Members of the 2015 graduating class at Emory & Henry College will be part of a generation that will face tough decisions that will shape the course of human existence, according to the president of the National Association of Independent Colleges and Universities.
Speaking to 242 E&H graduates Saturday, May 9, Dr. David L. Warren said many monumental “boundary” decisions lay ahead of them. “I think your generation is going to face a set of questions wholly unprecedented not only in this nation but the world,” Warren said.
He pointed to challenging questions related to the human genome and gene manipulation. Those decisions will involve the making of “designer” babies, self-cloning and dramatic life extension. “This is not science fiction,” Warren insisted.
As president of the NAICU since 1993, Warren has been a tireless advocate and leading proponent for higher education in the United States. He worked with Congress to achieve reauthorization of the federal Higher Education action, which was singed into law in 2008. On behalf of NAICU, he helped assure passage of a new GI Bill, which included provisions for the participation of independent higher education through the Yellow Ribbon Program.
Since 1998, Warren has co-chaired the National Campus Voter Registration Project, which has engaged college campuses in the political and electoral process during presidential and congressional elections. He also has been a leader in the Student Aid Alliance, a higher education conso0rtium whose efforts have resulted in the double of Pell Grand funding since 2007.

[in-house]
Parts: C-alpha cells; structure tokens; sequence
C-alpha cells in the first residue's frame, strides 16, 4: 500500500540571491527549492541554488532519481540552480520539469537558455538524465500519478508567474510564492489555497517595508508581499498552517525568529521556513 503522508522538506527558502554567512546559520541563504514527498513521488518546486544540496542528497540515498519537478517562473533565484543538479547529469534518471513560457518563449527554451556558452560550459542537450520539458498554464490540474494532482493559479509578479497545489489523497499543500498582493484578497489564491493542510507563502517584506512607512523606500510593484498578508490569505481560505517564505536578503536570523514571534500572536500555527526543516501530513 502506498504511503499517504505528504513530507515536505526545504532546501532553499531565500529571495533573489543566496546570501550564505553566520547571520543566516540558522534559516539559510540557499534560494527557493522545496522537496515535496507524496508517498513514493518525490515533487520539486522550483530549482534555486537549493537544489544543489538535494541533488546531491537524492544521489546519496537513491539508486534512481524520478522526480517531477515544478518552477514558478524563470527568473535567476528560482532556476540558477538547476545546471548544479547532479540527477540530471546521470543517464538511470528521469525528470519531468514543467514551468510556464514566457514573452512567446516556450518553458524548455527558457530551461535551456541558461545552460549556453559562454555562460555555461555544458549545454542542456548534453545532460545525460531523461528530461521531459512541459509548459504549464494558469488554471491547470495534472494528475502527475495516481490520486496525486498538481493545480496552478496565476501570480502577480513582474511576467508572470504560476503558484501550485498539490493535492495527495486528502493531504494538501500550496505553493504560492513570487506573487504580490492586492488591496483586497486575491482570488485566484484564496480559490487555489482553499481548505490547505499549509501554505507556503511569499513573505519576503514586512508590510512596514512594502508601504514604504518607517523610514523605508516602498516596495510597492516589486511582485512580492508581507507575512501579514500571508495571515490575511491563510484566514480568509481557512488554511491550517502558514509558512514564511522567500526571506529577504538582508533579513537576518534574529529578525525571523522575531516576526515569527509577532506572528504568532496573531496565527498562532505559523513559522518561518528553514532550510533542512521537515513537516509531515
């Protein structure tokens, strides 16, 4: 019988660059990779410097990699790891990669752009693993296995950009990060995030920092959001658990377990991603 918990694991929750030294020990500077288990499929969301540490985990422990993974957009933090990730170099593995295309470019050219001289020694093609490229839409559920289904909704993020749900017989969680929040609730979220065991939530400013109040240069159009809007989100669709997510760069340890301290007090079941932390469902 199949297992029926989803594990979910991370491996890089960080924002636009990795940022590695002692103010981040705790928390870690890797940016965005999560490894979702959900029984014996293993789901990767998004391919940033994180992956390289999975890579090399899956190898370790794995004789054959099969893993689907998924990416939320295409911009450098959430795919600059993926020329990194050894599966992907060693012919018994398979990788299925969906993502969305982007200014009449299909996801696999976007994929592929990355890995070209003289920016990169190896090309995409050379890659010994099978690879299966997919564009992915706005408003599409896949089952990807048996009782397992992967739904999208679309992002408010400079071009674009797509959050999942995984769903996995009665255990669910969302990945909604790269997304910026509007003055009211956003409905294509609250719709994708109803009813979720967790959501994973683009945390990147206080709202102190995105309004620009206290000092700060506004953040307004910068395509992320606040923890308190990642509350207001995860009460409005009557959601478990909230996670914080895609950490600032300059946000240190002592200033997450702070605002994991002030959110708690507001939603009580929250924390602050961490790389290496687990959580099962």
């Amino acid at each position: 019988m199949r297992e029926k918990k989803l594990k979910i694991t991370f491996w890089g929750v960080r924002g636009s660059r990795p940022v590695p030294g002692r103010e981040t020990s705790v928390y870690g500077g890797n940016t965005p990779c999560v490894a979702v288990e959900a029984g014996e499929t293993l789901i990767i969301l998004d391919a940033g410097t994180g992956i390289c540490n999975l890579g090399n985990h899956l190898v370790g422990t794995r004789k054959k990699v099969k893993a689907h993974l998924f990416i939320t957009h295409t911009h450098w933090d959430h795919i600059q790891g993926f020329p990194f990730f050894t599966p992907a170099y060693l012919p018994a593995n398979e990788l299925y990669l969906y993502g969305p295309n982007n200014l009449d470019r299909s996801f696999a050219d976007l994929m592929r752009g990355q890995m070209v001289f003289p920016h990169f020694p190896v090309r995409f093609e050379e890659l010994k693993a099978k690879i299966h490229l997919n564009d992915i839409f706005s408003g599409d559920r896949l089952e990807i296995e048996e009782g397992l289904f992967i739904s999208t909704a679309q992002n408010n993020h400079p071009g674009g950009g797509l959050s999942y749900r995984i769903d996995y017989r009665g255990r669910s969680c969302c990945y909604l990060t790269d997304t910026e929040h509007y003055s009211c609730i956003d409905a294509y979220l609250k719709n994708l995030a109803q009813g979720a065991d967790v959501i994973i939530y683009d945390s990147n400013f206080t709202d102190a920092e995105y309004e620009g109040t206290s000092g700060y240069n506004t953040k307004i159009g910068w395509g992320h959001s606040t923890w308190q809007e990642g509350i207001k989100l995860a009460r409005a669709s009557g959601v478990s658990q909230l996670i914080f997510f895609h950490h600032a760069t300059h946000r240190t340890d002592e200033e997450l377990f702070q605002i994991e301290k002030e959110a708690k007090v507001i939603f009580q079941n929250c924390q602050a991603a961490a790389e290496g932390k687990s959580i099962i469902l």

Also addressing graduating E&H students was Spencer Mathis, a sociology major from Loganville, Ga., who delivered the senior oration and spoke of the E&H “family” that has molded him throughout his college career. “Excellence is finding your motivation in life and directing it in order to have a positive impact in this world. This excellence cannot be achieved single handedly,” Mathis said.
Delivering the master’s oration, Audra Quesenberry of Abingdon, who received a master’s degree in education, challenged her fellow graduates to “reach out and use what you have gained while at Emory & Henry to go against the status quo and advocate for what is right; contributing to the greater good of our community, our region, our country and our world.”
In addition to commencement addresses, the E&H graduation ceremony was marked by the awarding of the William and Martha DeFriece Award to Dr. Charles Bartlett, a former E&H professor of geology. Bartlett is a renowned geologist and environmental geology consultant who has spent much of his professional career identifying oil and gas reserves to help meet America’s growing energy needs, studying blast vibration damage issues, addressing subsidence and pollution matters, and researching water loss and water resource development.
Special awards were also bestowed upon six undergraduates. They include Mary Grace Hankins of Boones Mill, Va., who received the Byars Medal in Science and the Outstanding Senior Award; Kristie Langley of Staley, N.C., who received the Eleanor Gibson Via Science Award for Women; Spencer Mathis of Loganville, Va., who received the Senior Service Award and the Outstanding Senior Award; and Izsak Barnette, Jennifer Dininger, and Anna Orfield, who won the Snavely Senior Scholarship Prize for having the highest academic average (three-way tie).